Emert Wyss of Alton, who gained national fame as the lawyer who accidentally sued himself, no longer holds that distinction.
Madison County Circuit Judge Phillip Kardis ruled Thursday that Wyss would not have to defend himself personally as a third party defendant in the case of McLaughlin vs. Alliance Mortgage.
Kardis ruled that Centerre Title, a company Wyss owned, would remain in the case as a third party defendant.
At a hearing on a motion to dismiss Wyss as a defendant, Kardis said a “corporate shield” protected Wyss from personal responsibility for Centerre Title’s actions.
The case began in 2002, when Wyss called Carmelita McLaughlin to his law office. Centerre Title had closed an Alliance Mortgage loan on her house.
Wyss told McLaughlin that the lender charged $60 for faxes when the loan closed. McLaughlin signed a retainer for his services and the services of three other law firms.
McLaughlin sued Alliance Mortgage in 2003. She asked the court to certify her as representative of a class of plaintiffs who had paid unreasonable fax fees.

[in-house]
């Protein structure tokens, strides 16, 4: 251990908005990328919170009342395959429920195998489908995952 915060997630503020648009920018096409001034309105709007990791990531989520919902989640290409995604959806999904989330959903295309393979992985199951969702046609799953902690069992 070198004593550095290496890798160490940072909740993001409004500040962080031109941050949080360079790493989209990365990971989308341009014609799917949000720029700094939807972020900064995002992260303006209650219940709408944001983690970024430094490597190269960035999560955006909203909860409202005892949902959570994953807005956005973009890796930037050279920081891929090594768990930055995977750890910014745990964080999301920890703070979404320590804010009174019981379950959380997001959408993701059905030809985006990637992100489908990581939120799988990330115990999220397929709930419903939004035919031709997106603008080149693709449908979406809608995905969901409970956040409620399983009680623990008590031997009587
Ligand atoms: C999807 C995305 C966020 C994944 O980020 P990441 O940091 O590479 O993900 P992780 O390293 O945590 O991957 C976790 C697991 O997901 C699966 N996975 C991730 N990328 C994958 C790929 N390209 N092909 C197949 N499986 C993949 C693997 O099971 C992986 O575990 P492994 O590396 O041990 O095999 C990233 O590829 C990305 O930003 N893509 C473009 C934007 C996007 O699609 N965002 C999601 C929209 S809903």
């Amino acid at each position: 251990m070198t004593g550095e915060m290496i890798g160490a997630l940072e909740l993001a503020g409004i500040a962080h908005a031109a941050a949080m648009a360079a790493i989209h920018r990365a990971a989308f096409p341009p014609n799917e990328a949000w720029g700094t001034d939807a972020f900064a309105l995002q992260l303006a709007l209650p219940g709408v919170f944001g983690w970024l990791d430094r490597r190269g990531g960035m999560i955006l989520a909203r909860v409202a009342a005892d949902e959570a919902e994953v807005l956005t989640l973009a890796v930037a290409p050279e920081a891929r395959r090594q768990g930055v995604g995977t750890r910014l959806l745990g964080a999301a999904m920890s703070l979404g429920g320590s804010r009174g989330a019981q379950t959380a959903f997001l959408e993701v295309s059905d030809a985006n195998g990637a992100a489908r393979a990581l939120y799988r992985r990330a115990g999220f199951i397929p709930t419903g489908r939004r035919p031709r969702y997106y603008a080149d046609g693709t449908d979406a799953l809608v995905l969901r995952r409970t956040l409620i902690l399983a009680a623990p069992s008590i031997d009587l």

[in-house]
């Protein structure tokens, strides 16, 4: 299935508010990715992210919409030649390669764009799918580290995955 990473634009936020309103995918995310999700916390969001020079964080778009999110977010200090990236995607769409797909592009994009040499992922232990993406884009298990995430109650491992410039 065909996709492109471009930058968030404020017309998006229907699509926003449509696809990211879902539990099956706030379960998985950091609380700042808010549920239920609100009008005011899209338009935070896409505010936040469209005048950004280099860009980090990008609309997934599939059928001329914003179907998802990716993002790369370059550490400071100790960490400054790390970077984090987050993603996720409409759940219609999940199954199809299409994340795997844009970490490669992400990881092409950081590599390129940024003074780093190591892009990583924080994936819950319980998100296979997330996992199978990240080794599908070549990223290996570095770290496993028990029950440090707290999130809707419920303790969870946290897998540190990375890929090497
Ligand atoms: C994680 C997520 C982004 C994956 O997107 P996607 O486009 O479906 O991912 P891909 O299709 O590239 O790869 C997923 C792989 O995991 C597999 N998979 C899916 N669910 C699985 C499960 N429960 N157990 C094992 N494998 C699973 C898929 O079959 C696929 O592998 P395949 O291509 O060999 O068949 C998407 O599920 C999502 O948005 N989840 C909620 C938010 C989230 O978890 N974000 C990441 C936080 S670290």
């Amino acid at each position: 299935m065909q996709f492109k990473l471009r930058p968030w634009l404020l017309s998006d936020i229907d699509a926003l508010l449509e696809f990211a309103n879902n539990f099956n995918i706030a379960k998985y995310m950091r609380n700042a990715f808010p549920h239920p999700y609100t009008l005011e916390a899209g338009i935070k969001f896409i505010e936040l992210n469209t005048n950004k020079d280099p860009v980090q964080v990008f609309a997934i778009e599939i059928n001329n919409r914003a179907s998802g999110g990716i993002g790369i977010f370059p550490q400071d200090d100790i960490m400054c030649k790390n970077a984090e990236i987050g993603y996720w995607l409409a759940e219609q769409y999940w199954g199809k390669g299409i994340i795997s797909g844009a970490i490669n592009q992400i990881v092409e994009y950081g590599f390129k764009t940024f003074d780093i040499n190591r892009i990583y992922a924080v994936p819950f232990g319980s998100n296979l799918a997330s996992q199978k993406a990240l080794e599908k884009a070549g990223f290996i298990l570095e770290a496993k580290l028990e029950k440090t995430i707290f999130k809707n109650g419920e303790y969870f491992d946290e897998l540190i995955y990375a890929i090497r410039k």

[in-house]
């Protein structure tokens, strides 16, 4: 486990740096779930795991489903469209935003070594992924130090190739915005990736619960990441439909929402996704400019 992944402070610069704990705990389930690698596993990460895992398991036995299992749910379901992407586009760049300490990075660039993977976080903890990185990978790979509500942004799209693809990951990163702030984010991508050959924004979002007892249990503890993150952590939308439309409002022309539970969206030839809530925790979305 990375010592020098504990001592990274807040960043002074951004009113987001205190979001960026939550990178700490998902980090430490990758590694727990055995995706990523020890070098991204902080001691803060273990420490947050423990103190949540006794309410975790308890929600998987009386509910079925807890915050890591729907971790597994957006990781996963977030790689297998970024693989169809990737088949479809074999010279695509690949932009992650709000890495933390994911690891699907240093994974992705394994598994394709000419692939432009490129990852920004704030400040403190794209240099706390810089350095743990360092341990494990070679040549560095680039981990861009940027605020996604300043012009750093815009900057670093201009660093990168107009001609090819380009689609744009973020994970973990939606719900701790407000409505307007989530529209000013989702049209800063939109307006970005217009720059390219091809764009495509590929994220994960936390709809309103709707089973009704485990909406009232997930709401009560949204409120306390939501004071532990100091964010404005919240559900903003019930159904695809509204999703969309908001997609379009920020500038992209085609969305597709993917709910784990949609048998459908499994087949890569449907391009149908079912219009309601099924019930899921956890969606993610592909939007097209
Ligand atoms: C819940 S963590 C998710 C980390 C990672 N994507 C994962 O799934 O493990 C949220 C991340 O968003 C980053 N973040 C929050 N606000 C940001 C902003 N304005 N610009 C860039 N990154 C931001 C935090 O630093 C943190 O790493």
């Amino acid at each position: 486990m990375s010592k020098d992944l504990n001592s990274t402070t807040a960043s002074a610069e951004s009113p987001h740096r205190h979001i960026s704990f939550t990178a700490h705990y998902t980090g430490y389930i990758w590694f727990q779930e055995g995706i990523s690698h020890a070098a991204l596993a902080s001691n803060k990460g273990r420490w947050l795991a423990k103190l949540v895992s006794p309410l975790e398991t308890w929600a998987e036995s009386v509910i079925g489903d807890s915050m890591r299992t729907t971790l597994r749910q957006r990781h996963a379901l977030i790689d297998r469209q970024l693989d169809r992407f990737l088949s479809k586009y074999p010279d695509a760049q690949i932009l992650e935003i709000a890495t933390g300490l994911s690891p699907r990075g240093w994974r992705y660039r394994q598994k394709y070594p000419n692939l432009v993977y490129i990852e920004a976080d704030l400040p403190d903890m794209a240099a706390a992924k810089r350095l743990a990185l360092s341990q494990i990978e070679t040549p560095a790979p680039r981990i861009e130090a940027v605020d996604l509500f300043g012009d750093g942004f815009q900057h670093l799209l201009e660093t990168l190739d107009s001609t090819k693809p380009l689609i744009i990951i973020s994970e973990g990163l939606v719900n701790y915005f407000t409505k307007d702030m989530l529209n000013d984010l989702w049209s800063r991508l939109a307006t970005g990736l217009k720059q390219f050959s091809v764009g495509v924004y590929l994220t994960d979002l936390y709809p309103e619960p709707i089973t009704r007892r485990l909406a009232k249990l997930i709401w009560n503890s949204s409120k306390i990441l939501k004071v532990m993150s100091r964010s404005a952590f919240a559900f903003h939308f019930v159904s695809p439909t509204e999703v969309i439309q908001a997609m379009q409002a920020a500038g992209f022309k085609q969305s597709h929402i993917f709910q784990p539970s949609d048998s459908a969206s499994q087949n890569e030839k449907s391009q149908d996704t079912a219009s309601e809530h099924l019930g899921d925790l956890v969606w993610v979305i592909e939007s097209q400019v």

Last year Alliance Mortgage moved to add Centerre Title as a third party defendant, arguing that if anything was wrong at closing, Centerre Title should have caught it.
The mortgage company also moved for sanctions against Wyss, who had said in a deposition that the retainer called for him to receive a tenth of any recovery of damages.
Kardis received and sealed a “fee renunciation letter,” and Alliance Mortgage withdrew the motion for sanctions.
Kardis added Centerre Title as a third party defendant.
He also added Wyss personally as a third party defendant.
Alliance Mortgage filed a third party complaint against Centerre Title and Wyss.
The Record reported March 14 that Wyss accidentally sued himself. The story drew more than 40,000 viewers to the newspaper’s website, and St. Louis radio stations KTRS and KMOX featured it on talk shows.
The Washington Post also featured a humor column on the story